Hromas et al described AML1 gene translocations in persons who previously had experienced “high-level radiation exposure from nuclear explosions.”1(p4011) The authors indicated that they were describing a novel syndrome of radiation-associated acute myeloid leukemia involving AML1 gene translocations. There is no evidence, however, that any of the 3 persons in this study received “high-level radiation exposure” or, in fact, received any significant amounts of radiation exposure to the bone marrow, as judged from the brief descriptions of their exposures. The science of assigning a bone marrow radiation dose is precise, and without accurate and detailed radiation exposure information, it is virtually impossible to tell whether an individual was excessively exposed or possibly had received a bone marrow radiation dose in the leukemogenic range. For example, case 1 may have received trace amounts of downwind exposure and probably would not have been allowed close enough to an atomic bomb detonation to have received any appreciable radiation dose. The amount of radiation received by the second person, who allegedly took a picture of ground zero in Hiroshima 2 weeks after the nuclear explosion, would have been negligible, even if he had been standing at ground zero. Hypocenter radiation decayed rapidly during the first few hours after detonation. It has been reported that anyone working 10-20 hours a day at the Hiroshima hypocenter beginning at day 1 for the week following the bomb would have received a radiation dose of about 0.1 Gy, an amount of radiation well below the lowest significant dose shown to be leukemogenic for humans from the Hiroshima and Nagasaki atomic bomb exposures.2,3 Case 3 is said to have worked for a company that removed debris from ground zero. The nature and duration of his work with the company was not described, so that no meaningful radiation dose can be assigned. He most likely would have carried some type of radiation dosimeter if he had been at risk of excessive exposure.
The fact that all 3 cases of leukemia were preceded by a significant pancytopenic phase is much more consistent with the type of secondary leukemia induced by chemical or chemotherapeutic agents than those reported due to sublethal amounts of total body radiation exposure. The cases of acute leukemia in the atomic bomb survivors of Hiroshima and Nagasaki clinically resembled the primary types of acute leukemia that occur in nonexposed persons, and rarely did they experience a preleukemic pancytopenic phase.4,5
Finally it is important to emphasize that it is not possible to identify any individual case of leukemia as radiation induced. To date no specific markers of radiation exposure have been described, and, even though some chromosomal and genetic abnormalities may be more prevalent in persons with leukemia and a history of exposure to excessive amounts of radiation than nonexposed persons with leukemia, none of the changes have been shown to be specific for radiation induction of the leukemia.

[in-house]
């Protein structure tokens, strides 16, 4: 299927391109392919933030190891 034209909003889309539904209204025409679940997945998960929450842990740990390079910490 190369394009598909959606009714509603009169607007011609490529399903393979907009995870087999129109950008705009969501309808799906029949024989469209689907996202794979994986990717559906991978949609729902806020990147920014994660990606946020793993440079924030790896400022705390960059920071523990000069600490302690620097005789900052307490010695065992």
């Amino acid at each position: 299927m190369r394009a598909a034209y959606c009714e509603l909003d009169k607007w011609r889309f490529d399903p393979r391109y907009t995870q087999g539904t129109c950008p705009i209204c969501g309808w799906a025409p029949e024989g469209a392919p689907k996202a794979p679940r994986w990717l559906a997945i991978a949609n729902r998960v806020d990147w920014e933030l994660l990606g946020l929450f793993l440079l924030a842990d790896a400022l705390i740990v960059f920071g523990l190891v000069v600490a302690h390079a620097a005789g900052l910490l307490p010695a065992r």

Translocations in radiation-associated leukemias
We agree with some of the points raised in Dr Finch's letter. First, we agree that one cannot be sure of the ionizing radiation dose that these 3 patients received from their exposure to nuclear explosions, because it was not quantitated at the time. Indeed, unless it was inhaled or ingested, it could have been small. We also agree that it is true that there is no known specific DNA abnormality that can prove a malignancy was the result of radiation exposure. Thus we acknowledge that it is within the realm of possibility that these patients' past exposure to radiation was small and coincidental, and not the cause of their acute myelogenous leukemia (AML). That is why we stated that these patients had radiation-associatedleukemia, as opposed to radiation-induced leukemia.
We respectfully disagree with other contentions of the letter. First, the postulate that there is a safe level of exposure to nuclear radiation is controversial: many investigators believe that even small doses of such radiation may still cause malignancy (reviewed in Nussbaum1-1). Second, myelodysplasia was indeed a well-described result of the nuclear explosions in Japan.1-2 In fact, there is evidence that it was underreported because the French-American-British (FAB) classifications for leukemia and myelodysplasia were not extant at the time the majority of cases occurred.1-3 Modern re-examination of the hematologic malignancies that occurred after the nuclear explosions in Japan finds a high incidence of myelodysplasia.1-3 Third, as opposed to what was mentioned in the above letter, our patients had no other risk factors for secondary AML besides the exposure to ionizing radiation.
Thus, even if their radiation exposure was small, it may still have played a role in these patients' AML. We found it especially intriguing that they all shared the nuclear radiation exposure, novelAML1 gene translocations, an identical cytometric phenotype, and an identical clinical course. The probability of all of these shared characteristics randomly occurring together is low. In addition, in vitro experiments have shown that the AML1locus to be the major target of radiation-induced translocations.1-4 Therefore, although it is difficult to prove absolutely, it is more probable that these patients hadAML1 locus mutations from their radiation exposure.